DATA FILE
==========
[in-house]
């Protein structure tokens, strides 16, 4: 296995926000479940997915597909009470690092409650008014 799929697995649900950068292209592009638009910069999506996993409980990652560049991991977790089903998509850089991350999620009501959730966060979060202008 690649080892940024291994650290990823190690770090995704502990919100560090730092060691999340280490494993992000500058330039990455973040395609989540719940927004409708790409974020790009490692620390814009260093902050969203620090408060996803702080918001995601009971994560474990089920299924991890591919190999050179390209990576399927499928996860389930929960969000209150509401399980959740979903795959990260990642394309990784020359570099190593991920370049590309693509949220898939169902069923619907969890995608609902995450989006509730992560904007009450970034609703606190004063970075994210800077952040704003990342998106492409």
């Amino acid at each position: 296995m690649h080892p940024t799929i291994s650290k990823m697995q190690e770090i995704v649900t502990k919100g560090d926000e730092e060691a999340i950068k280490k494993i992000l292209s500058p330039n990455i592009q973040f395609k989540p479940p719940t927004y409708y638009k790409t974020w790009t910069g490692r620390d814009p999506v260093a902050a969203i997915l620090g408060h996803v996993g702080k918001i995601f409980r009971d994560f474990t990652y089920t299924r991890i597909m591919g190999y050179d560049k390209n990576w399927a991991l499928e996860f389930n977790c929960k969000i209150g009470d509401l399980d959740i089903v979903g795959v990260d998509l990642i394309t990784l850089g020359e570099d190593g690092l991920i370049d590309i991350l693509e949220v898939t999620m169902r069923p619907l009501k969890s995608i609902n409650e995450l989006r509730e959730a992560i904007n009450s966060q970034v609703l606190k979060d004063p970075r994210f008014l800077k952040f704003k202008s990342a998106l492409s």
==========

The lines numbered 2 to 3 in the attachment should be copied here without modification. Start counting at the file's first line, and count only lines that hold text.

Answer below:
């Protein structure tokens, strides 16, 4: 296995926000479940997915597909009470690092409650008014 799929697995649900950068292209592009638009910069999506996993409980990652560049991991977790089903998509850089991350999620009501959730966060979060202008 690649080892940024291994650290990823190690770090995704502990919100560090730092060691999340280490494993992000500058330039990455973040395609989540719940927004409708790409974020790009490692620390814009260093902050969203620090408060996803702080918001995601009971994560474990089920299924991890591919190999050179390209990576399927499928996860389930929960969000209150509401399980959740979903795959990260990642394309990784020359570099190593991920370049590309693509949220898939169902069923619907969890995608609902995450989006509730992560904007009450970034609703606190004063970075994210800077952040704003990342998106492409």
């Amino acid at each position: 296995m690649h080892p940024t799929i291994s650290k990823m697995q190690e770090i995704v649900t502990k919100g560090d926000e730092e060691a999340i950068k280490k494993i992000l292209s500058p330039n990455i592009q973040f395609k989540p479940p719940t927004y409708y638009k790409t974020w790009t910069g490692r620390d814009p999506v260093a902050a969203i997915l620090g408060h996803v996993g702080k918001i995601f409980r009971d994560f474990t990652y089920t299924r991890i597909m591919g190999y050179d560049k390209n990576w399927a991991l499928e996860f389930n977790c929960k969000i209150g009470d509401l399980d959740i089903v979903g795959v990260d998509l990642i394309t990784l850089g020359e570099d190593g690092l991920i370049d590309i991350l693509e949220v898939t999620m169902r069923p619907l009501k969890s995608i609902n409650e995450l989006r509730e959730a992560i904007n009450s966060q970034v609703l606190k979060d004063p970075r994210f008014l800077k952040f704003k202008s990342a998106l492409s």